I had to do errands Downeast this fall and made time to stake out a painting spot on the wharf in Corea. The tide here runs 10′ or more, so timing my visits for the same time of day (for the light) and tide was complicated but worth every minute staring at the fine print in the almanac. I hope to get here when there’s snow on the ground some day.
Corea Wharf, Low Tide, 24 x 36, oil on panel
Majolica Pot with Cosmos and Daisies
I made studies and plan drawings for a dozen still life paintings this past summer, and working with these warm colors and sunlit blossoms is a terrific antidote for the stark landscape outside the studio window.
24 x 18 inches, oil on panel
Snowberry Branches in a Tan Vase, 36 x 24, oil on panel
The native Symphoricarpos, commonly known as the snowberry, waxberry, or ghostberry, is a small genus of about 15 species of deciduousshrubs in the honeysuckle family, Caprifoliaceae. Most of the species are native to the eastern and midcoast of the US. In our yard the birds descend on the berries when they’ve turned soft and brown after a hard frost.
Snowberry Branches, detail
A study for a larger painting, a bouquet of mint blossoms on a linen cloth.
24 x 18, oil on panel
In October we had the invasion of crab apples (and fruit flies) in the studio, wind storms with power outages, and revelations about drapery and the role of drawing in painting thanks to a dear friend lending me her copy of Modern Prints and Drawings by Paul Sachs.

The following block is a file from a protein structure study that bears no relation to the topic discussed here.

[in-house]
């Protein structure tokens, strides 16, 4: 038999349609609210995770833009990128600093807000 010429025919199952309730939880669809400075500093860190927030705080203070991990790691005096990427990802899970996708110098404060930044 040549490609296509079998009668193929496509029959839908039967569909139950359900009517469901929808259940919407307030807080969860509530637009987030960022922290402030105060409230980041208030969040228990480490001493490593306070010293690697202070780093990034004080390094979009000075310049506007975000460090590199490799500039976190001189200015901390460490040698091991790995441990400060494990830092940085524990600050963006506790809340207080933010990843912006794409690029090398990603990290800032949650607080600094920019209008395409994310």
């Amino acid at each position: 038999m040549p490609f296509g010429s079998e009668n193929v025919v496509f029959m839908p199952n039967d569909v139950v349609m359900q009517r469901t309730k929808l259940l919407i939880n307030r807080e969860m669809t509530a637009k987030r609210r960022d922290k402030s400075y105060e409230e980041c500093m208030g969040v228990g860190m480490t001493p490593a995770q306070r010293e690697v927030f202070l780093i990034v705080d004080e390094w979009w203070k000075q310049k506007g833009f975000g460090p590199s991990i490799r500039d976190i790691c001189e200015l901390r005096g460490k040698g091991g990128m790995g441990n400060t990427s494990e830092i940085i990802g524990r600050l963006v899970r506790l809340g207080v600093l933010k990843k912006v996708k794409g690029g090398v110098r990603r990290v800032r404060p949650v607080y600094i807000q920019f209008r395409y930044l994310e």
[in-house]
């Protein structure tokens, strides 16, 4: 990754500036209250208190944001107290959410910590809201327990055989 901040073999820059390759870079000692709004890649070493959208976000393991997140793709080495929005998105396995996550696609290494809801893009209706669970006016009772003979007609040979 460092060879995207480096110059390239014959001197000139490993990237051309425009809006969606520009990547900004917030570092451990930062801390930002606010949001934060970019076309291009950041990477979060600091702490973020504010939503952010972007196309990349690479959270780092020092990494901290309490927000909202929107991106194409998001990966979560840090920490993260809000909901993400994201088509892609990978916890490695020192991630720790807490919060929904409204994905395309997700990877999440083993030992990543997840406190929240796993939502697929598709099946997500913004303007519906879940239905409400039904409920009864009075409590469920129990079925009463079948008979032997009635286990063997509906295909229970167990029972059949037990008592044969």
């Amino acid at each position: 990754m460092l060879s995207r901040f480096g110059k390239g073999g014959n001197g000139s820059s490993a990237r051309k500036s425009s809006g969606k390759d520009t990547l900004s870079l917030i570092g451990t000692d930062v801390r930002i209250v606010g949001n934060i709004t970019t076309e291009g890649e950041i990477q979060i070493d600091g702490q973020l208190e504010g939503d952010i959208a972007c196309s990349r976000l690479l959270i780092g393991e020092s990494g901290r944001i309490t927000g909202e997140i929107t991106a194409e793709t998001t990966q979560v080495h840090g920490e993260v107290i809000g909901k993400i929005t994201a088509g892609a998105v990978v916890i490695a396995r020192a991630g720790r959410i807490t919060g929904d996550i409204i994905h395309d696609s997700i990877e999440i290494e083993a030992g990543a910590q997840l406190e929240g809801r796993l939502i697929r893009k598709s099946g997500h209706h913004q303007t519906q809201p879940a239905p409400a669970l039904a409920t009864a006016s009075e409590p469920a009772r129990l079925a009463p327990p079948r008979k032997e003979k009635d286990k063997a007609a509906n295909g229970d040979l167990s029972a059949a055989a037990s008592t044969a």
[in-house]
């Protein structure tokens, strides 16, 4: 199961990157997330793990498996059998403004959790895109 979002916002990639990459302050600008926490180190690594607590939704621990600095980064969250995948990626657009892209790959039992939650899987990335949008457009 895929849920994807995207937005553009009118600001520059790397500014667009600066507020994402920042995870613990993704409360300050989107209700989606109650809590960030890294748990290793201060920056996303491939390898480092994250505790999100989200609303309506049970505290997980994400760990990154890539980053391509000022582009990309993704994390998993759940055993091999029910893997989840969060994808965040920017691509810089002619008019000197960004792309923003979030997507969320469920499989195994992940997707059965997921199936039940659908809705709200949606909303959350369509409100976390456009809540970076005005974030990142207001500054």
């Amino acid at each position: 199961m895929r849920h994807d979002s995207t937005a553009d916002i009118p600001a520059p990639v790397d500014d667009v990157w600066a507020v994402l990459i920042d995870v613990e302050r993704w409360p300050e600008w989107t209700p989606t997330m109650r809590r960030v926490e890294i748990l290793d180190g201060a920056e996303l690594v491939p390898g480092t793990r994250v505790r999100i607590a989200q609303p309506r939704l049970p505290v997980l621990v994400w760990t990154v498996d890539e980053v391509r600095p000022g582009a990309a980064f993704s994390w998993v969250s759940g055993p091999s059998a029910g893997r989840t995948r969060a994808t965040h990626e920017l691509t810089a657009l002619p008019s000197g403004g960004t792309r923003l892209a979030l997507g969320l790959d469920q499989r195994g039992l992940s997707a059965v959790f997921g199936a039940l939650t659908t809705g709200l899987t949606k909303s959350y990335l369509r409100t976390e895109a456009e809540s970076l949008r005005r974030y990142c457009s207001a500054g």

Now it has turned November and we have quince in progress, 24 x 18, oil on panel.
The garden is dark and cold, time to move the harvest into the studio.
Coates willow charcoal on panel, 24 x 18.
I very much wanted to title this piece “Mrs. M. and the Cherry Tree That Desperately Needs Pruning” but that sounded too much like the next Harry Potter novel.
This is a study for a larger painting, but we have to get our model time in when we can (especially during blackfly season).
Ivory Black on panel, 24 x 24
Hibiscus is one of the last perennials to “wake up” every spring in the Maine garden, but is reliably, improbably, hardy in zone 5. Come September the flowers glow like torches lit against the dark maroon foliage. An autumn morning cloudy sky and apple branches add to the illusion that the papery flowers, beloved of Kali, are lit from within.
Hibiscus #1, 36 x 24, oil on panel
Posting only a slightly delayed by the long drying time for ultramarine blue.
Caesar’s Brother Siberian Iris, 24 x 18, oil on panel
A new piece that explores my new ideal of representing plants surrounded by both their environment and compatriots; a group portrait as if Rembrandt’s Night Watch were tall herbs assembling on the garden path in all their finery.
Elecampne on the Garden Path, oil on panel, 36 x 24